Perhaps it’s because they remind me of square pegs fitting in round holes. Not a perfect fit … not at all. But just because they don’t match the classic concept of a crystal doesn’t make them any less of one. In fact, it makes them rugged, individualistic, unique — almost as though they’re growing to the sound of a different drummer.

I’m grateful for these solid, square crystals, because they remind me that it’s OK to think for myself, to trust my instincts, to be authentic. Fool’s Gold? Maybe they should be considered True Gold instead.


365 Grateful: Happy Birthday, Charlie


June 10. It’s Charlie’s birthday, and today I’m awash in the joy of time spent with him on the golf course. He loves the game. I like to ride the cart and read a book, coach him a little bit on what he’s doing wrong (seriously?), and enjoy nature as well as companionship  … even if my activity has little to do with the sport.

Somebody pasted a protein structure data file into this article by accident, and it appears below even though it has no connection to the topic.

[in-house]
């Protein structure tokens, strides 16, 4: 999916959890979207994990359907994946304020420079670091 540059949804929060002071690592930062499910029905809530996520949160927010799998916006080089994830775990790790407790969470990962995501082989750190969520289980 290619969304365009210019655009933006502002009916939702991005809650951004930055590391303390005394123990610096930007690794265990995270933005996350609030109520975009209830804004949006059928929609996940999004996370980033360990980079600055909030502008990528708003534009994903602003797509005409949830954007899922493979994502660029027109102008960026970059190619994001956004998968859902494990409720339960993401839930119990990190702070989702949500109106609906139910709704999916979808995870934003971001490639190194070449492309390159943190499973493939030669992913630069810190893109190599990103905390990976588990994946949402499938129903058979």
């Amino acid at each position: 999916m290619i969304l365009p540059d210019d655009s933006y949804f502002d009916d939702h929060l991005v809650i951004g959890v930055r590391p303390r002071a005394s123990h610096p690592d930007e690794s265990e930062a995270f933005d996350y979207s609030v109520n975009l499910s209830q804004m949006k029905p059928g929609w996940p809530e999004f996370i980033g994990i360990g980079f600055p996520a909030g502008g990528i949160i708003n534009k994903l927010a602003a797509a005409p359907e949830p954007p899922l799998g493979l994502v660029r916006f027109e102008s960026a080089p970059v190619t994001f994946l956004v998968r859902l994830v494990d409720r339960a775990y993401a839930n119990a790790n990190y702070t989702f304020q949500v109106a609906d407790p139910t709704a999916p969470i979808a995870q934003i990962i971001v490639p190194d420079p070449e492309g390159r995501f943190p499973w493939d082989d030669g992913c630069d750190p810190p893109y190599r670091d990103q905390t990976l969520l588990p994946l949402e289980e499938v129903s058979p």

I used to think riding along during a golf game was a gift I gave to Charlie, but I’ve come to realize that it’s a gift I also give to myself — we both get the gift of time, connection, love, and companionship. It’s priceless.

Of course, a few golf lessons and a brand new driver don’t hurt, either.  Happy birthday, hon. I’m grateful for you and the time we spend together.

365 Grateful: Remembering To Not Rush